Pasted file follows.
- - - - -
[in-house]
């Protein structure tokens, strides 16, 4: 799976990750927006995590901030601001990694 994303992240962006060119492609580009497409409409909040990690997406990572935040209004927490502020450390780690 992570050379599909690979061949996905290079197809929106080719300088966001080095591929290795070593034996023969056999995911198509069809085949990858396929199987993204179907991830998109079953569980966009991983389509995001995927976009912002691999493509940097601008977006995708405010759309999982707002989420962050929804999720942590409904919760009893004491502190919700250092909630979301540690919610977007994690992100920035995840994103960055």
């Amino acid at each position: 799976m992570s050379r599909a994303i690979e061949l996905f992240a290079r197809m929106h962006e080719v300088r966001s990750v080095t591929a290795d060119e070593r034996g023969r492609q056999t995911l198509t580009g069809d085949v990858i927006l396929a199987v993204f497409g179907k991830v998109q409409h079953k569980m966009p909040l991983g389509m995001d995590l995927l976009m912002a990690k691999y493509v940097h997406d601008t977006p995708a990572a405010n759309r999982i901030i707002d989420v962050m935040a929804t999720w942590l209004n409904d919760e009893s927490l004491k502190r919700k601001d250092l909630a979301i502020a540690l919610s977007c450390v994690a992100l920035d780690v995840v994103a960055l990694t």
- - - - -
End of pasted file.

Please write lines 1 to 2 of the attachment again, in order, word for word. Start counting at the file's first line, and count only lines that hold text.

[in-house]
């Protein structure tokens, strides 16, 4: 799976990750927006995590901030601001990694 994303992240962006060119492609580009497409409409909040990690997406990572935040209004927490502020450390780690 992570050379599909690979061949996905290079197809929106080719300088966001080095591929290795070593034996023969056999995911198509069809085949990858396929199987993204179907991830998109079953569980966009991983389509995001995927976009912002691999493509940097601008977006995708405010759309999982707002989420962050929804999720942590409904919760009893004491502190919700250092909630979301540690919610977007994690992100920035995840994103960055």